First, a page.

The Financial Reporting Council, the watchdog for the UK’s accountants, said the profession had demonstrated a “failure to challenge management and show appropriate scepticism across their audits”.

There have been calls for the “big four” accountants – KPMG, PricewaterhouseCoopers, EY and Deloitte – to be broken up to spur competition and improve standards.

All four gave Carillion financial advice before the construction and outsourcing company failed. MPs accused the four of “feasting” on Carillion, whose finances proved far less healthy than directors had suggested.

The FRC reported a decline in the quality of the work of all four, with KPMG performing the worst. The watchdog is already investigating KPMG over its role in the collapse of Carillion and it said on Monday there had been an “unacceptable deterioration” in the quality of its work.

The FRC cited figures that showed half of KPMG’s audits of firms in the FTSE350 index had required “more than just limited” improvements, up from 35% in the previous year.

“The overall quality of the audits inspected in the year, and indeed the decline in quality over the past five years, is unacceptable and reflects badly on the action taken by the previous leadership, not just on the performance of frontline teams,” the regulator said.

“Our key concern is the extent of challenge of management and exercise of professional scepticism by audit teams, both being critical attributes of an effective audit, and more generally the inconsistent execution of audits within the firm.”

It added: “[KPMG] agrees that its efforts in recent years have not been sufficient; the FRC will hold KPMG’s new leadership to account for the success of their work to improve audit quality.” …

The FRC said it would now scrutinise KPMG more closely as a result of its findings. It will inspect 25% more KPMG audits than before and monitor the firm’s plans to improve the quality of its work.

In the FRC’s overall assessment of eight accountants, it found that 72% of audits of all firms, including those outside the FTSE350, required no more than limited improvement, down from 78% last year. While only half of KPMG’s FTSE350 audits were deemed satisfactory, rivals scored far higher, although all showed declines and fell short of the FRC’s target of 90%.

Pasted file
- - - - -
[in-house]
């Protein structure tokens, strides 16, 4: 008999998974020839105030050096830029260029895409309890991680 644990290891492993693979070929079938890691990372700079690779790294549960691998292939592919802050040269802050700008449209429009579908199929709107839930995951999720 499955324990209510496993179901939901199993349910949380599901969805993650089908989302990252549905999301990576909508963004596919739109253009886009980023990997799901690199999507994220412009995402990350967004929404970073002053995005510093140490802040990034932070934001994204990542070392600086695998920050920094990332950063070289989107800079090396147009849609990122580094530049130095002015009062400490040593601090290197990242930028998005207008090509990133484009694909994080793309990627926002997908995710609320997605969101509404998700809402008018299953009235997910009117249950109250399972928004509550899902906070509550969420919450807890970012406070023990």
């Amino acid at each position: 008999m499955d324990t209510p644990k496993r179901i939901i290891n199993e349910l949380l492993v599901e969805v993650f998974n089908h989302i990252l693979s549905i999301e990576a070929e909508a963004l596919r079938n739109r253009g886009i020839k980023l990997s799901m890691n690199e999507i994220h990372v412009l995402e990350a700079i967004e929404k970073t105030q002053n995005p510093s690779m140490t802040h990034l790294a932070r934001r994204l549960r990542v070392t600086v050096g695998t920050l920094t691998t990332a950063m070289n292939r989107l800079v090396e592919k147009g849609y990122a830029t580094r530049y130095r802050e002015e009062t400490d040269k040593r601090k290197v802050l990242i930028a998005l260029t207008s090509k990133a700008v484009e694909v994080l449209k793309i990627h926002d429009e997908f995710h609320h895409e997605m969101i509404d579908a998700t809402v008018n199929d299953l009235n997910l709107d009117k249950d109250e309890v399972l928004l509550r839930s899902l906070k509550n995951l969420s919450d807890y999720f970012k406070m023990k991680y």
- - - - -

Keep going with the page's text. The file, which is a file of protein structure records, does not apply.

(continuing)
Deloitte scored 79%, down from 82% last year, EY fell from 92% to 82% and PwC was down from 90% to 84%. The four firms immediately below the big four – BDO, Mazars, GT and Moore Stephens – were told that the quality of their audits had generally improved.”

https://www.theguardian.com/business/2018/jun/18/kpmg-singled-out-in-critical-report-on-audit-industry

Sidford Business Park – a grubby history

Tim Ford, once a much-respected plumbing and electrical contactor in Sidmouth, is renewing his controversial application to build a business park in the AONB at Sidford. (18/1094/MOUT)

Incredulous locals wonder how it was possible for a council to allocate an ‘employment site’ in its local development plan that is on a flood plain, is a rich wildlife habitat, and whose main access would be a narrow street where two lorries can’t pass without mounting the pavement!

For the dominant Tory group on East Devon District Council it was easy!

First, they let landowners and developers decide where to build. In 2007 they asked East Devon Business Forum how much employment land the district would need over the next 25 years. EDBF was a lobby group which included the Carters of Greendale, the Stuarts of Hill Barton and Tim Ford of Sidmouth. Their answer was predictable: lots and lots!

Second, they put Chair of EDBF, Cllr Graham (‘I ain’t doin’ it for peanuts!’) Brown: